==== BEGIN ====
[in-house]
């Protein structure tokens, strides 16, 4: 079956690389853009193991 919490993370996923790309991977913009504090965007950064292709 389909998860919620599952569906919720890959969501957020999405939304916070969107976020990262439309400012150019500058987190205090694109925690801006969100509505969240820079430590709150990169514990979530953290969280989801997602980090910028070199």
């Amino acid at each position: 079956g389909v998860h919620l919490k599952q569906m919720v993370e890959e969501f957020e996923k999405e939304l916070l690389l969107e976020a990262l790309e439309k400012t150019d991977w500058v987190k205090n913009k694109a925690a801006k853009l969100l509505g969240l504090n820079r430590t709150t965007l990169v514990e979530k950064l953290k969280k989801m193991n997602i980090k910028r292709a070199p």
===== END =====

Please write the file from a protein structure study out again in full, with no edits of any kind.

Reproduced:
[in-house]
């Protein structure tokens, strides 16, 4: 079956690389853009193991 919490993370996923790309991977913009504090965007950064292709 389909998860919620599952569906919720890959969501957020999405939304916070969107976020990262439309400012150019500058987190205090694109925690801006969100509505969240820079430590709150990169514990979530953290969280989801997602980090910028070199």
């Amino acid at each position: 079956g389909v998860h919620l919490k599952q569906m919720v993370e890959e969501f957020e996923k999405e939304l916070l690389l969107e976020a990262l790309e439309k400012t150019d991977w500058v987190k205090n913009k694109a925690a801006k853009l969100l509505g969240l504090n820079r430590t709150t965007l990169v514990e979530k950064l953290k969280k989801m193991n997602i980090k910028r292709a070199p």